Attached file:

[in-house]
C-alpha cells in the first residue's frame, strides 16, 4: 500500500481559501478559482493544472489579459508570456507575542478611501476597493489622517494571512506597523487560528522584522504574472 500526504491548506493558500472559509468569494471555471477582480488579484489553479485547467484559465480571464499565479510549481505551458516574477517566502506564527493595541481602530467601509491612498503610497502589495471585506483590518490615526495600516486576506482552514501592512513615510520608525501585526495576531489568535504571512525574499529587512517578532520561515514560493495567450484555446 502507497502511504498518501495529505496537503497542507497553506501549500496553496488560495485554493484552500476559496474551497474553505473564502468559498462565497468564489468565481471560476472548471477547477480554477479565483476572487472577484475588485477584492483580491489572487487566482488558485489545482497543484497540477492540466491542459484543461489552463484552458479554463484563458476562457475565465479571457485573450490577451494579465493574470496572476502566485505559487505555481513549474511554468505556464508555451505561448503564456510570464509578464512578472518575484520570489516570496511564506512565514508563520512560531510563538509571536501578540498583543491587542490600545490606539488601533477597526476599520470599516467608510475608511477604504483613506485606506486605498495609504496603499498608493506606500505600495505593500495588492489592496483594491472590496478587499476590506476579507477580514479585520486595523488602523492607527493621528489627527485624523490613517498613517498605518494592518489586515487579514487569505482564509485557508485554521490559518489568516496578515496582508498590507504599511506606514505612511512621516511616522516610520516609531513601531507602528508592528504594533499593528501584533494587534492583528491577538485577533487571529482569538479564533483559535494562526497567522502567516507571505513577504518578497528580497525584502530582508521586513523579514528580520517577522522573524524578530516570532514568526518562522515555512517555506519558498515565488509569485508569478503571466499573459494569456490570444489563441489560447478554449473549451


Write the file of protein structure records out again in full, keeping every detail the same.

[in-house]
C-alpha cells in the first residue's frame, strides 16, 4: 500500500481559501478559482493544472489579459508570456507575542478611501476597493489622517494571512506597523487560528522584522504574472 500526504491548506493558500472559509468569494471555471477582480488579484489553479485547467484559465480571464499565479510549481505551458516574477517566502506564527493595541481602530467601509491612498503610497502589495471585506483590518490615526495600516486576506482552514501592512513615510520608525501585526495576531489568535504571512525574499529587512517578532520561515514560493495567450484555446 502507497502511504498518501495529505496537503497542507497553506501549500496553496488560495485554493484552500476559496474551497474553505473564502468559498462565497468564489468565481471560476472548471477547477480554477479565483476572487472577484475588485477584492483580491489572487487566482488558485489545482497543484497540477492540466491542459484543461489552463484552458479554463484563458476562457475565465479571457485573450490577451494579465493574470496572476502566485505559487505555481513549474511554468505556464508555451505561448503564456510570464509578464512578472518575484520570489516570496511564506512565514508563520512560531510563538509571536501578540498583543491587542490600545490606539488601533477597526476599520470599516467608510475608511477604504483613506485606506486605498495609504496603499498608493506606500505600495505593500495588492489592496483594491472590496478587499476590506476579507477580514479585520486595523488602523492607527493621528489627527485624523490613517498613517498605518494592518489586515487579514487569505482564509485557508485554521490559518489568516496578515496582508498590507504599511506606514505612511512621516511616522516610520516609531513601531507602528508592528504594533499593528501584533494587534492583528491577538485577533487571529482569538479564533483559535494562526497567522502567516507571505513577504518578497528580497525584502530582508521586513523579514528580520517577522522573524524578530516570532514568526518562522515555512517555506519558498515565488509569485508569478503571466499573459494569456490570444489563441489560447478554449473549451